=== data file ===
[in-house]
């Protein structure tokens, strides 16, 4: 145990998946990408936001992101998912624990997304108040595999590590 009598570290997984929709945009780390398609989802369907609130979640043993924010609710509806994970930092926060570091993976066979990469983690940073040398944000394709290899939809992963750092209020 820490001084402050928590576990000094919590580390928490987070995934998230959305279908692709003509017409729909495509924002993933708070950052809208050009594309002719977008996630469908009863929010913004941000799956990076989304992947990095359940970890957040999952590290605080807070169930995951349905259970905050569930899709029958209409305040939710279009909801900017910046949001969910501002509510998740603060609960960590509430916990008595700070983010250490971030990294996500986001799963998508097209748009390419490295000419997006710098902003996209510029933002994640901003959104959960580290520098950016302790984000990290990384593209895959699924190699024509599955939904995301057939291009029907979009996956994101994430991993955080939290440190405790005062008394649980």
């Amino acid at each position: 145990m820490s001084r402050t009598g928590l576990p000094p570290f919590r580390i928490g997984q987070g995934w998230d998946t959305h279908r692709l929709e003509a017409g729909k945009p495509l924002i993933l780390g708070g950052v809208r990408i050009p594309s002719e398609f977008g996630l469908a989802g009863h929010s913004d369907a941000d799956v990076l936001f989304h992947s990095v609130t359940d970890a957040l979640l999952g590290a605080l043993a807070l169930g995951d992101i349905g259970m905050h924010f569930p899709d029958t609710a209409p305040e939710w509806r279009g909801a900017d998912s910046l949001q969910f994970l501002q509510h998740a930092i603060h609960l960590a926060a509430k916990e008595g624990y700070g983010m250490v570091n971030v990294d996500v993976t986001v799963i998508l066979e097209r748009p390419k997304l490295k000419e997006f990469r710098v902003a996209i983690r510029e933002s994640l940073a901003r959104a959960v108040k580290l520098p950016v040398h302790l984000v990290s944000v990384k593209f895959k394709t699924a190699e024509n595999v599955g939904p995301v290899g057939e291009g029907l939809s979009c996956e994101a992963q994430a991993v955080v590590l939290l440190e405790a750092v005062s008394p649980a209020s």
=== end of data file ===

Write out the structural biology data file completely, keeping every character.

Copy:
[in-house]
């Protein structure tokens, strides 16, 4: 145990998946990408936001992101998912624990997304108040595999590590 009598570290997984929709945009780390398609989802369907609130979640043993924010609710509806994970930092926060570091993976066979990469983690940073040398944000394709290899939809992963750092209020 820490001084402050928590576990000094919590580390928490987070995934998230959305279908692709003509017409729909495509924002993933708070950052809208050009594309002719977008996630469908009863929010913004941000799956990076989304992947990095359940970890957040999952590290605080807070169930995951349905259970905050569930899709029958209409305040939710279009909801900017910046949001969910501002509510998740603060609960960590509430916990008595700070983010250490971030990294996500986001799963998508097209748009390419490295000419997006710098902003996209510029933002994640901003959104959960580290520098950016302790984000990290990384593209895959699924190699024509599955939904995301057939291009029907979009996956994101994430991993955080939290440190405790005062008394649980």
């Amino acid at each position: 145990m820490s001084r402050t009598g928590l576990p000094p570290f919590r580390i928490g997984q987070g995934w998230d998946t959305h279908r692709l929709e003509a017409g729909k945009p495509l924002i993933l780390g708070g950052v809208r990408i050009p594309s002719e398609f977008g996630l469908a989802g009863h929010s913004d369907a941000d799956v990076l936001f989304h992947s990095v609130t359940d970890a957040l979640l999952g590290a605080l043993a807070l169930g995951d992101i349905g259970m905050h924010f569930p899709d029958t609710a209409p305040e939710w509806r279009g909801a900017d998912s910046l949001q969910f994970l501002q509510h998740a930092i603060h609960l960590a926060a509430k916990e008595g624990y700070g983010m250490v570091n971030v990294d996500v993976t986001v799963i998508l066979e097209r748009p390419k997304l490295k000419e997006f990469r710098v902003a996209i983690r510029e933002s994640l940073a901003r959104a959960v108040k580290l520098p950016v040398h302790l984000v990290s944000v990384k593209f895959k394709t699924a190699e024509n595999v599955g939904p995301v290899g057939e291009g029907l939809s979009c996956e994101a992963q994430a991993v955080v590590l939290l440190e405790a750092v005062s008394p649980a209020s």